What Foreign Corporations Can Do
Foreign corporate defendants who lack a U.S. presence but are served with a summons face two critical choices in contesting personal jurisdiction.
First is the method. Courts routinely permit civil defendants to contest personal jurisdiction either through a special appearance or through the defendant's first motion. Essentially, the court indulges the fiction that the defendant is not present in the court. On first glance, this approach seems eminently reasonable in the criminal context. But there are hurdles. To begin, there is little evidence in the reported case law of criminal defendants attempting special appearances. One court observed that it could "not recall encountering a 'Special Appearance' in a criminal case before." And there is no criminal rule permitting "special appearances."
Nonetheless, criminal defendants who do not wish to run the risks of not responding to the summons have arguments to support a special appearance. For example, when revising Rule 4, the Advisory Committee explicitly assumed special appearances were possible, opining that "nothing in the proposed amendment addresses or limits any authority of the court to allow a special appearance to contest service on other grounds." Moreover, criminal defendants generally are entitled to more procedural protections than civil defendants; thus, if permitting challenges to personal jurisdiction is warranted to protect civil defendants, it should be all the more appropriate in criminal cases.
Another wrinkle in deciding on the method is that the criminal rules do not provide a perfect avenue for moving to dismiss for lack of personal jurisdiction. Rule 12(b)(2) does say "[a] motion that the court lacks jurisdiction may be made at any time while the case is pending." But courts have read that to mean subject matter jurisdiction. The better candidate is thus Rule 12(b)(1), which permits a defendant to "raise by pretrial motion any defense, objection, or request that the court can determine without a trial on the merits." In any event, the defendant's best approach is probably to have counsel enter a special appearance and challenge jurisdiction first (along with service, perhaps).
The second step is determining the defendants' arguments. The most aggressive argument would be to invoke an unspoken implication of the classic criminal personal-jurisdiction rule: If the defendant is not before the court, the court does not have jurisdiction (at least when that defendant also has no U.S. presence). This argument may not be wholly satisfying to courts. There is no way for a corporation itself to appear in court; by necessity, only a representative can be present. So it is a stretch to say the government must produce the corporation in court before jurisdiction attaches. (Should the government abduct the CEO?) Nonetheless, to the extent courts have rejected the civil personal jurisdiction tests for the criminal context, they have done so by claiming personal jurisdiction in criminal cases is "different," and that the criminal defendant must be present. This argument forces courts to face the logical implication, and limitation, of that theory in the context of corporate defendants.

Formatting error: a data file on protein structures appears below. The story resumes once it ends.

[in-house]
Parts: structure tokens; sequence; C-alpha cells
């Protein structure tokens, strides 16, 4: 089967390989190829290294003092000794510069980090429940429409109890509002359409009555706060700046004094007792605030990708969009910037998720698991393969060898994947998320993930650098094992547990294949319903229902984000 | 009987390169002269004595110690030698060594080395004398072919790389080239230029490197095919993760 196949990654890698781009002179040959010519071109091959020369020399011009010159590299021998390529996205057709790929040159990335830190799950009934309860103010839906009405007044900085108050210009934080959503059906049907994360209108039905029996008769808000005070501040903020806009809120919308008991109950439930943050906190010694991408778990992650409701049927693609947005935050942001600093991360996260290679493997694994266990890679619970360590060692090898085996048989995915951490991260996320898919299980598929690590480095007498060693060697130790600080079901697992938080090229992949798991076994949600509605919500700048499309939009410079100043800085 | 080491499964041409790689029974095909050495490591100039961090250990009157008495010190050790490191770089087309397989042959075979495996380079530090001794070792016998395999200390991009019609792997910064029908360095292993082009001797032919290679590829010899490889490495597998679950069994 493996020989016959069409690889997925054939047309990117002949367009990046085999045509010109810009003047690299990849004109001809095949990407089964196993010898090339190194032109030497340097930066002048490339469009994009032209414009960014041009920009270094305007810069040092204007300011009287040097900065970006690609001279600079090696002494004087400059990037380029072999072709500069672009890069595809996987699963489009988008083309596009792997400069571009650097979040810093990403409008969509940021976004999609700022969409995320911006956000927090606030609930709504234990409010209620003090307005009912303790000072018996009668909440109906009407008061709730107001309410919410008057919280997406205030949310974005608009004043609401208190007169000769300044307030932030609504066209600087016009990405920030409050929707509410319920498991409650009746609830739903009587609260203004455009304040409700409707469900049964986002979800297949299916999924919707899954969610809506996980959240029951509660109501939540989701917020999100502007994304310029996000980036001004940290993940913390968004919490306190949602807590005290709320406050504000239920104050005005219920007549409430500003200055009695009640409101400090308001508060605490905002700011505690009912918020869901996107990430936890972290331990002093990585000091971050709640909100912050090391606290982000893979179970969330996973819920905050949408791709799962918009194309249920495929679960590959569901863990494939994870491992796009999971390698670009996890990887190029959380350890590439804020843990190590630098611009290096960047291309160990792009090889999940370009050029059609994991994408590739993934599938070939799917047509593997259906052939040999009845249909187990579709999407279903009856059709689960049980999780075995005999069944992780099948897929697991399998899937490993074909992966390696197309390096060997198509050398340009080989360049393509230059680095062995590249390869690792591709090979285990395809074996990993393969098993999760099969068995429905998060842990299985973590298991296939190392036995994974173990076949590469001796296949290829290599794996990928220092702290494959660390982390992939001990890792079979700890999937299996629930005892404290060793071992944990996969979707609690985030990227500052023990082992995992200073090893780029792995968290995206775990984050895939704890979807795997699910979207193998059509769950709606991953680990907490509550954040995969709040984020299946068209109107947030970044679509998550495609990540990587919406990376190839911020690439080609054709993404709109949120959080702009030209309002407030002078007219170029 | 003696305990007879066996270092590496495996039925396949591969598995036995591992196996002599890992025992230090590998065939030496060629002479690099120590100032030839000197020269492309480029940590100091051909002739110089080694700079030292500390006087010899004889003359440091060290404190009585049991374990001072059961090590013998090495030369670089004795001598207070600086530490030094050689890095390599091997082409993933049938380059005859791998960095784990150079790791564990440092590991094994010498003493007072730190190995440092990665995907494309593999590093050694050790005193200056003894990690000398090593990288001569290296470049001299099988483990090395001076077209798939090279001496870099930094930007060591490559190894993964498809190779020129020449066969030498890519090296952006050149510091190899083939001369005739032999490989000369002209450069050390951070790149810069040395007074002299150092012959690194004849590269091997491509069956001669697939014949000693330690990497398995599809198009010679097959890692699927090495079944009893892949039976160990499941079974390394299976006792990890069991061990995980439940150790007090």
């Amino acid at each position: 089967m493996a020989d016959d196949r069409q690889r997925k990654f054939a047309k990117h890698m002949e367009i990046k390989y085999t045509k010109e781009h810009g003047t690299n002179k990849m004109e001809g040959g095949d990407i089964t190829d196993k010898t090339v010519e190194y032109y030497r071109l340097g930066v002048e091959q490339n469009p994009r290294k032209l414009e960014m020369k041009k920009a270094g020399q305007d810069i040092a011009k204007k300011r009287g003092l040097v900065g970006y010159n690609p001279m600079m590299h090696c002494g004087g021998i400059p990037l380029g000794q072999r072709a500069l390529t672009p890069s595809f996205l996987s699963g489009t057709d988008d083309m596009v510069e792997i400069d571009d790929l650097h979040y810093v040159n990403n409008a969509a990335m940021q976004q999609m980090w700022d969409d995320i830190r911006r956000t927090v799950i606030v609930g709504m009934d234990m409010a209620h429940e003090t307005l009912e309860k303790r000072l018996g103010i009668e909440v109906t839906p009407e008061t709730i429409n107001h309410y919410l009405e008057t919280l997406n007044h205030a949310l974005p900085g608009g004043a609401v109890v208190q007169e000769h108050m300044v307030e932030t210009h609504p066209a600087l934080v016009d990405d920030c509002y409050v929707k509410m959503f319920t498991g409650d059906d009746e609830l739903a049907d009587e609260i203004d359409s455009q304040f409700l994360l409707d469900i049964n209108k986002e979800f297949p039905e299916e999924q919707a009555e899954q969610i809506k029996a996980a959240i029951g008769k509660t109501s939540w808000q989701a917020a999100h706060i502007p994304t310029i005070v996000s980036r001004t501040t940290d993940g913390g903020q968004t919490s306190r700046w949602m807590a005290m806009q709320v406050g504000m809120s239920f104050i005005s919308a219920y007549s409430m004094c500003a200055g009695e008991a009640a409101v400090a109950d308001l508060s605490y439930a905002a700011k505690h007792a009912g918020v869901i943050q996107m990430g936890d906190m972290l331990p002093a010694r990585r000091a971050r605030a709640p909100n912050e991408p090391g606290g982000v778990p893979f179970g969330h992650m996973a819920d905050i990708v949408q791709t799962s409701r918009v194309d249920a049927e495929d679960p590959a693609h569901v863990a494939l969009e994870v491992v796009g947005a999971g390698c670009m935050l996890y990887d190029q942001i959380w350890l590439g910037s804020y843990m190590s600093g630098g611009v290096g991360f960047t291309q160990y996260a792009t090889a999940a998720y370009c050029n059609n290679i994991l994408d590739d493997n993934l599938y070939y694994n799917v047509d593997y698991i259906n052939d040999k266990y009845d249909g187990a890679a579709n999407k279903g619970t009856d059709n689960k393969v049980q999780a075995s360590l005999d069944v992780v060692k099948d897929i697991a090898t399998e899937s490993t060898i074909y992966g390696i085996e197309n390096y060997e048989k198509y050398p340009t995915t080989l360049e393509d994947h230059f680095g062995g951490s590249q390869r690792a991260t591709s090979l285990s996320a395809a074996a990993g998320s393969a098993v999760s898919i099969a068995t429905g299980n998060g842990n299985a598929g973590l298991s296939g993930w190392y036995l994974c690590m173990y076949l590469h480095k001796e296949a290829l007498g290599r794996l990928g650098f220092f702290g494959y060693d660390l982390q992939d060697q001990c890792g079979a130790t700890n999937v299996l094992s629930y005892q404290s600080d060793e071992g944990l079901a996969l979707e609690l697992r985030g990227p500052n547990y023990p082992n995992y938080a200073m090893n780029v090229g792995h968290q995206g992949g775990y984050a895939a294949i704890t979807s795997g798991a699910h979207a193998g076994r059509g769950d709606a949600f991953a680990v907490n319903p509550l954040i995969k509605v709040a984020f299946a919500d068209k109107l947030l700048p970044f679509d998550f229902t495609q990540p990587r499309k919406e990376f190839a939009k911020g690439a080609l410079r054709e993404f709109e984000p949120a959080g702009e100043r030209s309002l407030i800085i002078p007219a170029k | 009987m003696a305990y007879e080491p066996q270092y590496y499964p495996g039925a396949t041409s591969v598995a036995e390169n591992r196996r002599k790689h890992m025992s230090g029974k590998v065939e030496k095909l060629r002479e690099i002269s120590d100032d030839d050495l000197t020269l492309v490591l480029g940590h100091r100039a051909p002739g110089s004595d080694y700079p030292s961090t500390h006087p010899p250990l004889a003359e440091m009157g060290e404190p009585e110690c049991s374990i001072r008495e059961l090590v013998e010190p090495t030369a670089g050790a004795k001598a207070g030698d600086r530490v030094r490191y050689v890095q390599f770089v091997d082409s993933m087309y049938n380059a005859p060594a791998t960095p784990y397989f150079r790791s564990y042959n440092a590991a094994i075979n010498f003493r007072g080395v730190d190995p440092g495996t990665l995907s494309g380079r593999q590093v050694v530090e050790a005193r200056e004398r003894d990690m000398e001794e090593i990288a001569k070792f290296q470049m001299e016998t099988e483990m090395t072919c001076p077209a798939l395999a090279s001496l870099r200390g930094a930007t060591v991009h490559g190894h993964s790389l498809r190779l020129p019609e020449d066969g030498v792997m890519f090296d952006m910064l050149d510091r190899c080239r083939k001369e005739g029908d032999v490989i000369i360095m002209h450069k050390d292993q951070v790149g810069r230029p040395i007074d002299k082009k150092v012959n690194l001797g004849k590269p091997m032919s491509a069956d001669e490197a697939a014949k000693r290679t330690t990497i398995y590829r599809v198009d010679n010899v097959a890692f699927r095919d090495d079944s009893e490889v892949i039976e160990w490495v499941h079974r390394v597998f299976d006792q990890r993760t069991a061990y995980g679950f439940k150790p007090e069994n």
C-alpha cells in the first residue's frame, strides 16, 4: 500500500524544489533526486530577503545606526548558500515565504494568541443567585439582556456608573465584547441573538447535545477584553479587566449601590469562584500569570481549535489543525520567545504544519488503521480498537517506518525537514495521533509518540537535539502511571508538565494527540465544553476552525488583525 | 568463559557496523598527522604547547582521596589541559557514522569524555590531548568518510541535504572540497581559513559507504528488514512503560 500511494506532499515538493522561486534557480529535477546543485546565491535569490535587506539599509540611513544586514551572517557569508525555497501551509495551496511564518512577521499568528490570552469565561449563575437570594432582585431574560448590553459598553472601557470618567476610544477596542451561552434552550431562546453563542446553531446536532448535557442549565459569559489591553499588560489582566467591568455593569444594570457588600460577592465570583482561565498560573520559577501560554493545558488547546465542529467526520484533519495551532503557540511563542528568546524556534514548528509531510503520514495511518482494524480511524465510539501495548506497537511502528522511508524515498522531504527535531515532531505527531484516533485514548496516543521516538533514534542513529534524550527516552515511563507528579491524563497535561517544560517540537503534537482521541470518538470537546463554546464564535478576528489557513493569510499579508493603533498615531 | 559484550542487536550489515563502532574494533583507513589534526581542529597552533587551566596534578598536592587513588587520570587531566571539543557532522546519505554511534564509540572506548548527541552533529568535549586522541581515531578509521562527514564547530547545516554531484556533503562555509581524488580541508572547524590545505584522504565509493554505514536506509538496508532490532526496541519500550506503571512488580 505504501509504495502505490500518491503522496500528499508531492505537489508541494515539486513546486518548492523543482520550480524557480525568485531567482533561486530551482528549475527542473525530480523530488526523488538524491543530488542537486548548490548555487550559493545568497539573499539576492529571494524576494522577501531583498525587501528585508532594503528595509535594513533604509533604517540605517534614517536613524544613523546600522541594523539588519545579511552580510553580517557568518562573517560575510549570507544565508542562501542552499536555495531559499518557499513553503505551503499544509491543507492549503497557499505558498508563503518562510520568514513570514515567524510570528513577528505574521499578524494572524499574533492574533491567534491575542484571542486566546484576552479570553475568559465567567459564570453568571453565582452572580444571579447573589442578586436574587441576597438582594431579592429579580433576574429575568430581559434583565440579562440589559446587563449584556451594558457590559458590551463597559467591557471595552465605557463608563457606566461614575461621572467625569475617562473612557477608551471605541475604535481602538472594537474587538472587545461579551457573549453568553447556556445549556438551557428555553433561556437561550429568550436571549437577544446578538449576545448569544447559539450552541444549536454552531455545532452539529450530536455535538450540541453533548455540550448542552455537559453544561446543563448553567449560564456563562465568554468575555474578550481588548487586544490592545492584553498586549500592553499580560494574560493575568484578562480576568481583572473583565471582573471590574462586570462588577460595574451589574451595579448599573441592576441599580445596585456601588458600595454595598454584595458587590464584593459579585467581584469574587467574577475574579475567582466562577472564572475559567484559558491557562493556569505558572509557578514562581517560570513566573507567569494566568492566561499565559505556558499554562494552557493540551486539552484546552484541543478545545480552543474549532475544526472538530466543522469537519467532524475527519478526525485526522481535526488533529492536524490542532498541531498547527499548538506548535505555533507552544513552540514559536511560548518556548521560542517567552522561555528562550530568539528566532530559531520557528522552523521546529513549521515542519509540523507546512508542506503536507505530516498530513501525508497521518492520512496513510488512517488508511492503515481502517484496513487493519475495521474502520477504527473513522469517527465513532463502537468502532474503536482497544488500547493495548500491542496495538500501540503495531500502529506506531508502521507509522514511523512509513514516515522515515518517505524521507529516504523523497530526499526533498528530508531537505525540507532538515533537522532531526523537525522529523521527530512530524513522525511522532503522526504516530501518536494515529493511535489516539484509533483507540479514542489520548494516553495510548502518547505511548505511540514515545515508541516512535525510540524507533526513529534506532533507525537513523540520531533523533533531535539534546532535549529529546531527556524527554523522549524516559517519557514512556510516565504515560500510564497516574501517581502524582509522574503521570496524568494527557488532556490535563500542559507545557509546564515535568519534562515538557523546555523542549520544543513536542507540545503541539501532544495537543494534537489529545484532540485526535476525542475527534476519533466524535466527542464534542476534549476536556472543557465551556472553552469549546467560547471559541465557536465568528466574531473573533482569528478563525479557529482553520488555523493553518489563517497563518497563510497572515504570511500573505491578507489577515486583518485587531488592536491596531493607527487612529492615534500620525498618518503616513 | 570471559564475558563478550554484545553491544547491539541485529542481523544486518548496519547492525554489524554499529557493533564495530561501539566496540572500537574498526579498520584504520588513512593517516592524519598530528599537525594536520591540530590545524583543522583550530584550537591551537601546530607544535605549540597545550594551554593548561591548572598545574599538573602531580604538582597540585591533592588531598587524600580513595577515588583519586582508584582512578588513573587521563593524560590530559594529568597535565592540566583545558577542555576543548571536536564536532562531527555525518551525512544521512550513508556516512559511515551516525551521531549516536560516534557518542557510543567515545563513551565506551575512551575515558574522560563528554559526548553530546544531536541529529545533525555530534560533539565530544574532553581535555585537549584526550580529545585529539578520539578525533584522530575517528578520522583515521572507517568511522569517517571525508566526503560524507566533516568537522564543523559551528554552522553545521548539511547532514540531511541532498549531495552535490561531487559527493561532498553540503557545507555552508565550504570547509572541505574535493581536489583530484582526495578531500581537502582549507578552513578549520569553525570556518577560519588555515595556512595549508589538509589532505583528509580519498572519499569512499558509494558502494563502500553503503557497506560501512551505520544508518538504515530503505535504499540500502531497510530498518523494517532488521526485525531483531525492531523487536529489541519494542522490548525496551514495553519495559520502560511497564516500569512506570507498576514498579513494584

The more moderate argument is that the minimum-contacts test from the civil context should apply. And with civil personal jurisdiction tightening up, this could provide foreign corporate criminal defendants stronger grounds for contesting jurisdiction. The argument is also intuitively attractive because courts already know how to apply that test. And if a court cannot assert its jurisdiction over a corporation in a civil matter, one would expect it to lack jurisdiction over that corporation in a criminal matter.
Assuming the minimum-contacts test applies, the subsidiary arguments become mostly factual. Since the corporation is foreign, the court will be looking only at specific jurisdiction, which depends on the affiliation between the forum and the underlying controversy (in criminal cases, that would be the alleged crime). It may be that the alleged crime has a sufficient connection to the United States. Thus, the strength of particular defendants' arguments will vary.
These constitutional questions could have been avoided—and maybe should have been. The mailing requirement of former Rule 4 provided a hedge against these thorny issues. The day is approaching when foreign corporations will have to fight this battle.
Three Key Takeaways
- Changes to Federal Rule of Criminal Procedure 4 mean that prosecutors might prosecute foreign corporations that lack a U.S. presence.
- Courts have been quiet on the issues raised by revised Rule 4.
- Foreign corporations have arguments to contest personal jurisdiction.